Around 3,000 nurses, student nurses, health care support workers and members of the public took part in the 90-minute rally in Parliament Square, opposite the Houses of Parliament.
The rally was organised as part of the RCN’s Scrap the Cap campaign, which calls on the Government to remove the 1% cap on NHS pay.
The crowd heard from a variety of speakers, including actor and campaigner Sir Tony Robinson, comedian Rob Delaney and RCN members and staff.
In a passionate speech Sir Tony thanked NHS staff for looking after his parents, who both had dementia, and singled out nursing staff in particular.
“You are the lifeblood of the NHS,” he said. “You are the heart of our nation when it’s suffering. When we’re confronted by pain, disease and death it’s you who care for us.”
He went on to demand an immediate end to the cap, calling years of pay restraint a slap in the face for staff.
RCN members travelled from all over the UK to make their opposition to the pay cap known.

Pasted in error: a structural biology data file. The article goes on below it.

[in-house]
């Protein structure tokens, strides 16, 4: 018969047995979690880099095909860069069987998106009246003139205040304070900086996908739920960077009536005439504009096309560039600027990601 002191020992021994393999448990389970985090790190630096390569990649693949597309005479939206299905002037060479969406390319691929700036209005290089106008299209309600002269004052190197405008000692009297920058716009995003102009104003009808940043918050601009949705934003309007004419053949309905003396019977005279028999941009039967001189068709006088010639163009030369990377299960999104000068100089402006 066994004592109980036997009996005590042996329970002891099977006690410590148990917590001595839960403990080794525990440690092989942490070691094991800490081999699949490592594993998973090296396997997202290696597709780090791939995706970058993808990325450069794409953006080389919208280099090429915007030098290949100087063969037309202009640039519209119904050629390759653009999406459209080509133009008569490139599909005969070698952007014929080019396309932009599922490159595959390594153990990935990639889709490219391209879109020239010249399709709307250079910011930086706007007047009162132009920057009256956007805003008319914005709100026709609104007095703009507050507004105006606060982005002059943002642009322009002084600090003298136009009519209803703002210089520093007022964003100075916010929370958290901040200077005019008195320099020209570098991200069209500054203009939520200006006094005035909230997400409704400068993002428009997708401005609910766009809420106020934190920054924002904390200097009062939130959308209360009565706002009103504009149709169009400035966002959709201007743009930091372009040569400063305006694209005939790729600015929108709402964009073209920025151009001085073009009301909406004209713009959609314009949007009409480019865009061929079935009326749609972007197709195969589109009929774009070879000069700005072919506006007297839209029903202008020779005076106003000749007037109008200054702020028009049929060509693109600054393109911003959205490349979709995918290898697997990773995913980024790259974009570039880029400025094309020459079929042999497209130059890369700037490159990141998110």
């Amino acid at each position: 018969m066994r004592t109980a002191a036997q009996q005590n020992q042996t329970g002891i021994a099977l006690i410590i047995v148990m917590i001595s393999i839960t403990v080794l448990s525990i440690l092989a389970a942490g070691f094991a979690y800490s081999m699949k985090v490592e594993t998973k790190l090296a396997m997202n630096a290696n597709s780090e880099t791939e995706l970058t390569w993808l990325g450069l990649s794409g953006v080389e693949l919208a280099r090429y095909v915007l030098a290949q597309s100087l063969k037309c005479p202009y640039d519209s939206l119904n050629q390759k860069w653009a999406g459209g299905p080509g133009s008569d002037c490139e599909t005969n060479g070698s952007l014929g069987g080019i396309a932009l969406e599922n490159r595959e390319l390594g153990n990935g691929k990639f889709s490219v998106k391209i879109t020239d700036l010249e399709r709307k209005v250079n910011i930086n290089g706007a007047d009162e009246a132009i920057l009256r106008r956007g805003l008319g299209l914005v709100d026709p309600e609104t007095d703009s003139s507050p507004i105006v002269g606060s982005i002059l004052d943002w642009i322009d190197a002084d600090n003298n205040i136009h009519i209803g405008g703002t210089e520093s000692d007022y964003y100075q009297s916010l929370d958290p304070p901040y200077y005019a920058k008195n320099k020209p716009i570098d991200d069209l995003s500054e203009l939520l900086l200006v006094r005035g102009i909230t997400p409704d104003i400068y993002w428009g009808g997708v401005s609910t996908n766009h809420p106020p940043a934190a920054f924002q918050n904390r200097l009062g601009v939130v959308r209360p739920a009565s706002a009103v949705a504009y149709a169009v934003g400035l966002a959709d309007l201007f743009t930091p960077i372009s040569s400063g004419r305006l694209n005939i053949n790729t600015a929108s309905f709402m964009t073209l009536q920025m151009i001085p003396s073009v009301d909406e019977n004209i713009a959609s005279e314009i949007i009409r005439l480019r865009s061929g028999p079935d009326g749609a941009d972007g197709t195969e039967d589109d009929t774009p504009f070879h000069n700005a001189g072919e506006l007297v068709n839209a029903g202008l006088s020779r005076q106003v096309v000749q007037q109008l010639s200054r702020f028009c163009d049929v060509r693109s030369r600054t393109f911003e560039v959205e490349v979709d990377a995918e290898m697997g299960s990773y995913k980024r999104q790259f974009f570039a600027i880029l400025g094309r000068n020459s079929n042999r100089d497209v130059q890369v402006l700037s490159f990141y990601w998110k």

Teifion Woodward, a staff nurse from Caerphilly in south Wales, said he had made the journey to London today because the cap was “blatantly not fair”.
“We need to work extra bank and agency shifts just to earn a decent wage. We’re all feeling the pinch because of the pay cap but it’s wonderful to see such solidarity. We all want to stand together.”
Closing the rally, RCN President Cecilia Anim told the crowd they had sent a message to the Government it couldn’t ignore.
“Today we have told them loud and clear: we will not give up. Let’s show the Government our voice is getting stronger and we’re not going to go away. Nursing matters. We matter.”
To coincide with the rally, an event was held in Westminster for MPs to meet RCN members and understand the effects of ongoing pay restraint.
Maria Caulfield, a Conservative MP and nurse, said: “This has reached a crucial point. Nurses have to be a priority if we’re serious about retaining our experienced staff and improving services in the NHS. Staff are our number one asset.”
Shadow Chancellor John McDonnell added: “The pay cap is penalising people. This is about recruitment, retention and morale. If you’re not paying people properly, you’re not respecting them.”